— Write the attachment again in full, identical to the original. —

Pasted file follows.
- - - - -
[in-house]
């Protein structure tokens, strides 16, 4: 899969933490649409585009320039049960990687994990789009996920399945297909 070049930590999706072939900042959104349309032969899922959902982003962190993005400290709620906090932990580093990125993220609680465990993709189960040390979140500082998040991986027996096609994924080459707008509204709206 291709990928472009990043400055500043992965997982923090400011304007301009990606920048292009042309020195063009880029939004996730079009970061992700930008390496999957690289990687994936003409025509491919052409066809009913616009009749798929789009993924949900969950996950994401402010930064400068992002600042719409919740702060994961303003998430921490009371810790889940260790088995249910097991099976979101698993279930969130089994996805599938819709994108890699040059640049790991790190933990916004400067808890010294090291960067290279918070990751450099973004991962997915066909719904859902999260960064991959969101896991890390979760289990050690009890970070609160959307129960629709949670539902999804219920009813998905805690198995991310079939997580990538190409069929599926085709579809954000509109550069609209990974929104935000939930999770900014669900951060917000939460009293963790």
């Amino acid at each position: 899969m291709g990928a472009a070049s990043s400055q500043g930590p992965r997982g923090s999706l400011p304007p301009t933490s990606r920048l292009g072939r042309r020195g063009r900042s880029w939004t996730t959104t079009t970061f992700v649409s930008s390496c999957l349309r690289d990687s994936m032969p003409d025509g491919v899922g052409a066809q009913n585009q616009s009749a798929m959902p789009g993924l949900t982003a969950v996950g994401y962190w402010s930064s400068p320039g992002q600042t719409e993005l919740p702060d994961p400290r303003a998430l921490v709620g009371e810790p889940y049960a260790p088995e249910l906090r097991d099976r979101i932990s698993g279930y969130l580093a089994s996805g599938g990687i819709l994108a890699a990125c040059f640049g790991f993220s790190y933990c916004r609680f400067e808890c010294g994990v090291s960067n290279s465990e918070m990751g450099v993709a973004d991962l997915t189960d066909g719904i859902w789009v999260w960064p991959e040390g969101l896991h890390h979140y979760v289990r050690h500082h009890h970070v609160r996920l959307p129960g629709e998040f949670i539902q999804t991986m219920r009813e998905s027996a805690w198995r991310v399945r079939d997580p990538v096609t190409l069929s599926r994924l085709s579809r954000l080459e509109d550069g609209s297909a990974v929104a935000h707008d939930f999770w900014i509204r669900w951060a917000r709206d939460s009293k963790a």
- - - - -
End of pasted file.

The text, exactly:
[in-house]
């Protein structure tokens, strides 16, 4: 899969933490649409585009320039049960990687994990789009996920399945297909 070049930590999706072939900042959104349309032969899922959902982003962190993005400290709620906090932990580093990125993220609680465990993709189960040390979140500082998040991986027996096609994924080459707008509204709206 291709990928472009990043400055500043992965997982923090400011304007301009990606920048292009042309020195063009880029939004996730079009970061992700930008390496999957690289990687994936003409025509491919052409066809009913616009009749798929789009993924949900969950996950994401402010930064400068992002600042719409919740702060994961303003998430921490009371810790889940260790088995249910097991099976979101698993279930969130089994996805599938819709994108890699040059640049790991790190933990916004400067808890010294090291960067290279918070990751450099973004991962997915066909719904859902999260960064991959969101896991890390979760289990050690009890970070609160959307129960629709949670539902999804219920009813998905805690198995991310079939997580990538190409069929599926085709579809954000509109550069609209990974929104935000939930999770900014669900951060917000939460009293963790």
């Amino acid at each position: 899969m291709g990928a472009a070049s990043s400055q500043g930590p992965r997982g923090s999706l400011p304007p301009t933490s990606r920048l292009g072939r042309r020195g063009r900042s880029w939004t996730t959104t079009t970061f992700v649409s930008s390496c999957l349309r690289d990687s994936m032969p003409d025509g491919v899922g052409a066809q009913n585009q616009s009749a798929m959902p789009g993924l949900t982003a969950v996950g994401y962190w402010s930064s400068p320039g992002q600042t719409e993005l919740p702060d994961p400290r303003a998430l921490v709620g009371e810790p889940y049960a260790p088995e249910l906090r097991d099976r979101i932990s698993g279930y969130l580093a089994s996805g599938g990687i819709l994108a890699a990125c040059f640049g790991f993220s790190y933990c916004r609680f400067e808890c010294g994990v090291s960067n290279s465990e918070m990751g450099v993709a973004d991962l997915t189960d066909g719904i859902w789009v999260w960064p991959e040390g969101l896991h890390h979140y979760v289990r050690h500082h009890h970070v609160r996920l959307p129960g629709e998040f949670i539902q999804t991986m219920r009813e998905s027996a805690w198995r991310v399945r079939d997580p990538v096609t190409l069929s599926r994924l085709s579809r954000l080459e509109d550069g609209s297909a990974v929104a935000h707008d939930f999770w900014i509204r669900w951060a917000r709206d939460s009293k963790a």